[blockquote]The scientists at Germany’s BioNTech (BNTX) who helped develop a coronavirus jab with US pharma company Pfizer (PFE) have used the same technology to develop a vaccine which they say cures multiple sclerosis (MS) in mice.
Both use a piece of genetic material called mRNA that is injected into a person's arm and forces the body's cells to produce a protein that help against the respective diseases for which the jab has been developed.
In the case of COVID-19, if a person later contracts the disease, the immune system is able to quickly fight it by creating antibodies before the virus can spread.
BioNTech CEO Ugur Sahin led research showing that an mRNA vaccine might also work in multiple sclerosis, Fierce Biotech, a pharma news outlet, reported.
Sahin's team showed that an mRNA vaccine encoding a disease-related autoantigen successfully improved MS symptoms in sick animals and prevented disease progression in rodents showing early signs of MS.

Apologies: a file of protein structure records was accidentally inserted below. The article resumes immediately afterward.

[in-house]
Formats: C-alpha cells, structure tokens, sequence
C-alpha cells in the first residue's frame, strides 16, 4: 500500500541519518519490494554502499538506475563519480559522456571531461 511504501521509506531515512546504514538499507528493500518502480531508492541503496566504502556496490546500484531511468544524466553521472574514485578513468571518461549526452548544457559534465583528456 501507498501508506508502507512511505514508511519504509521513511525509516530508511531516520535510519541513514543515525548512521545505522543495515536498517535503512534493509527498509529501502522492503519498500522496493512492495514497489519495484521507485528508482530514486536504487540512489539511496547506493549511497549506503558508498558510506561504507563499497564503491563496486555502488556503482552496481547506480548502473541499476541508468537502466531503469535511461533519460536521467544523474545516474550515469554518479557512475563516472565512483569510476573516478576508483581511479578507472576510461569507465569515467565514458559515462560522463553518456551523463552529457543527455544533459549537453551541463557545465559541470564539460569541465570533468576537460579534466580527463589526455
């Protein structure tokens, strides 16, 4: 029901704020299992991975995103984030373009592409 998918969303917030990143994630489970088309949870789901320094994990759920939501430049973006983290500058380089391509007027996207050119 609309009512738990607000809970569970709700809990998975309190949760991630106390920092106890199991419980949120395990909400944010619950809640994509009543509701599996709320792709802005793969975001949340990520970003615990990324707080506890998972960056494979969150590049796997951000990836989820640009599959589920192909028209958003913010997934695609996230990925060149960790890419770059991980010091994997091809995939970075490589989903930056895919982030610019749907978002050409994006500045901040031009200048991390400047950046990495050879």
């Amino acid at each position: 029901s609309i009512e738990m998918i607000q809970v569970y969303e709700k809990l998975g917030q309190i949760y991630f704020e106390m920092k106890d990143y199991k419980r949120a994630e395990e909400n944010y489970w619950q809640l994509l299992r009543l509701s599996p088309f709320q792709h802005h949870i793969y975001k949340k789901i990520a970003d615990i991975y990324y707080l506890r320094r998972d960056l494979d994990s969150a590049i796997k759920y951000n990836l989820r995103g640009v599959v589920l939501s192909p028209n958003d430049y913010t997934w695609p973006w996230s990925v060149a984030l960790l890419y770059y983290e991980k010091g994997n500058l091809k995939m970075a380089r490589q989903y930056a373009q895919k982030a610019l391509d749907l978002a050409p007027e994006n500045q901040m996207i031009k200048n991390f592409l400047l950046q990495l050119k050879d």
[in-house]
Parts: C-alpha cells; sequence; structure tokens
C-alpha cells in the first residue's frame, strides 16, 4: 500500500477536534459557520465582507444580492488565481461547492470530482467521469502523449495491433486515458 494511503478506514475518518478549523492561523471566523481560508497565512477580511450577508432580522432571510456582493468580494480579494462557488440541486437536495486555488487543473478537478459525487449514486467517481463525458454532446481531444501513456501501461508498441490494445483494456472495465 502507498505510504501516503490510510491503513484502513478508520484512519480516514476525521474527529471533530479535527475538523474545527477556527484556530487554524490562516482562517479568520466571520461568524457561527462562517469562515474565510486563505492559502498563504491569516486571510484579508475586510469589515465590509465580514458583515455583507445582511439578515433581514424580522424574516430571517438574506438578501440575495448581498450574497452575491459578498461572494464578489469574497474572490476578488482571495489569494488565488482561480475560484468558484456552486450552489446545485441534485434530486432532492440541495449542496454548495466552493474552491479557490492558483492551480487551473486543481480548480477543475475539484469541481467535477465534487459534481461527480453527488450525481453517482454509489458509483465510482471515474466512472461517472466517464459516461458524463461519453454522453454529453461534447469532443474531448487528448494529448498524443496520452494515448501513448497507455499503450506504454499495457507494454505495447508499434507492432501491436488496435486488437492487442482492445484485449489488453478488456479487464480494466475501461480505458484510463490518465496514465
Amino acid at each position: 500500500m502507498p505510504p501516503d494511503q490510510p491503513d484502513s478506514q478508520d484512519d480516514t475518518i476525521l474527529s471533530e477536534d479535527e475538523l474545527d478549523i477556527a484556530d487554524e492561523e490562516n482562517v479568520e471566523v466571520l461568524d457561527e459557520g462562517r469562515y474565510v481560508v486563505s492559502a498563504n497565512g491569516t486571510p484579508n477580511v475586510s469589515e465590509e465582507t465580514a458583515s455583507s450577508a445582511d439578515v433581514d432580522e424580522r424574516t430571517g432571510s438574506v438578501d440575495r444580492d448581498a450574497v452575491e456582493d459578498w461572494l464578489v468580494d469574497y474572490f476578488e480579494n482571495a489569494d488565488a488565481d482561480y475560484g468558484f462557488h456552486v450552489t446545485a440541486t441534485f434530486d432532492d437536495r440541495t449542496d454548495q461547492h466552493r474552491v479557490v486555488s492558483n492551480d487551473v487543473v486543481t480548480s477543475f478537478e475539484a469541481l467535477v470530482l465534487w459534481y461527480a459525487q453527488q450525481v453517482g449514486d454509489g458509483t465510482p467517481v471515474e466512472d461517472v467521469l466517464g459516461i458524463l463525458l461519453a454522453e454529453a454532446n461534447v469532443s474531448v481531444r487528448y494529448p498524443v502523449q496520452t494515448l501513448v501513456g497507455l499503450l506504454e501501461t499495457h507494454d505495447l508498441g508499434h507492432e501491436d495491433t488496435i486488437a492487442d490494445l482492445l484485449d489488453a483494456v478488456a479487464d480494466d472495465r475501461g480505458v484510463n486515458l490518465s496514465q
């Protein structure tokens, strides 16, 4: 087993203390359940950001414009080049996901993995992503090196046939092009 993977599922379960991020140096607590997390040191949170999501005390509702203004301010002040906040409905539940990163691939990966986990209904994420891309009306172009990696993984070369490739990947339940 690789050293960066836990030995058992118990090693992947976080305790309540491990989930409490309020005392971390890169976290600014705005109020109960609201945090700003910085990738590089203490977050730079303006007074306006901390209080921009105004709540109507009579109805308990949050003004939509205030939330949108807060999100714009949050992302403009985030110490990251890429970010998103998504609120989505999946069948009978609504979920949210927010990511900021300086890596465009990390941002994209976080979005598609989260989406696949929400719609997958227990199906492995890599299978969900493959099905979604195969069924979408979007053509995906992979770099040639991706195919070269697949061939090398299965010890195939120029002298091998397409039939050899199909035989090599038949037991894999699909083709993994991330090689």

Sahin, along with colleagues at BioNTech and scientists at the Johannes Gutenberg University of Mainz, hypothesised that an mRNA vaccine could help the immune system tolerate specific MS-related proteins without compromising normal immune function.
With the MS vaccine, the mRNA technology stops the body's immune system from attacking neurons in the brain and spinal cord which can lead to the loss of bodily function.
Clinical trials on mice revealed the jab not only stopped the disease from progressing but restored some motor skills which had been lost.
The German startup has been at the forefront of the vaccine race.